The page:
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The Nasdaq Stock Market has three different market tiers: Capital Market (small cap) is an equity market for companies that have relatively small levels of market capitalization. Listing requirements for such "small cap" companies are less stringent than for other Nasdaq markets that list larger companies with significantly higher market capitalization. Global Market (mid cap) is made up of stocks that represent the Nasdaq Global Market. The Global Market consists of 1,450 stocks that meet Nasdaq's strict financial and liquidity requirements, and corporate governance standards. The Global Market is less exclusive than the Global Select Market. Global Select Market (NASDAQ-GS large cap) is a market capitalization-weighted index made up of US-based and international stocks that represent the Global Select Market Composite. The Global Select Market consists of 1,200 stocks that meet Nasdaq's strict financial and liquidity requirements and corporate governance standards. The Global Select Market is more exclusive than the Global Market. Every October, the Nasdaq Listing Qualifications Department reviews the Global Market Composite to determine if any of its stocks have become eligible for listing on the Global Select Market.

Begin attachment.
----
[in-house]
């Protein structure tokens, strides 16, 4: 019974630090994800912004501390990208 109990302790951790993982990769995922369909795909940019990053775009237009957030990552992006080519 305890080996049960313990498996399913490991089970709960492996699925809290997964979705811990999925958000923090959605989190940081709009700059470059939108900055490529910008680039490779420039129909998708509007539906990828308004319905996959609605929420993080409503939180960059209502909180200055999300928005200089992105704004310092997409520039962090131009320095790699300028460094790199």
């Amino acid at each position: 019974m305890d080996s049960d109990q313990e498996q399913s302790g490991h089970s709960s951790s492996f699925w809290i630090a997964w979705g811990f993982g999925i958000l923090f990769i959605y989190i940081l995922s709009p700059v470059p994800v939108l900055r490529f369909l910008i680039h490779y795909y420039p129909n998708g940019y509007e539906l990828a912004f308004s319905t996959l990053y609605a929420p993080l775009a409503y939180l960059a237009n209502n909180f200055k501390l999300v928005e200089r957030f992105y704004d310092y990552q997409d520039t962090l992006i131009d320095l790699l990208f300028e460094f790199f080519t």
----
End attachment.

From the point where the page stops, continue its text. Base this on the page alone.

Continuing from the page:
On February 15, 2011, NYSE and Deutsche Brse announced their merger to form a new company, as yet unnamed, wherein Deutsche Brse shareholders will have 60% ownership of the new entity, and NYSE Euronext shareholders will have 40%. On February 1, 2012, the European Commission blocked the merger of NYSE with Deutsche Brse, after commissioner Joaquin Almunia stated that the merger "would have led to a near-monopoly in European financial derivatives worldwide." Instead, Deutsche Brse and NYSE will have to sell either their Eurex derivatives or LIFFE shares in order to not create a monopoly. On February 2, 2012, NYSE Euronext and Deutsche Brse agreed to scrap the merger. In April 2011, Intercontinental Exchange (ICE), an American futures exchange, and NASDAQ OMX Group had together made an unsolicited proposal to buy NYSE Euronext for approximately US$11,000,000,000, a deal in which NASDAQ would have taken control of the stock exchanges. NYSE Euronext rejected this offer twice, but it was finally terminated after the United States Department of Justice indicated their intention to block the deal due to antitrust concerns. In December 2012, ICE had proposed to buy NYSE Euronext in a stock swap with a valuation of $8 billion. NYSE Euronext shareholders would receive either $33.12 in cash, or $11.27 in cash and approximately a sixth of a share of ICE. The chairman and CEO of ICE, Jeffrey Sprecher, will retain those positions, but four members of the NYSE board of directors will be added to the ICE board.

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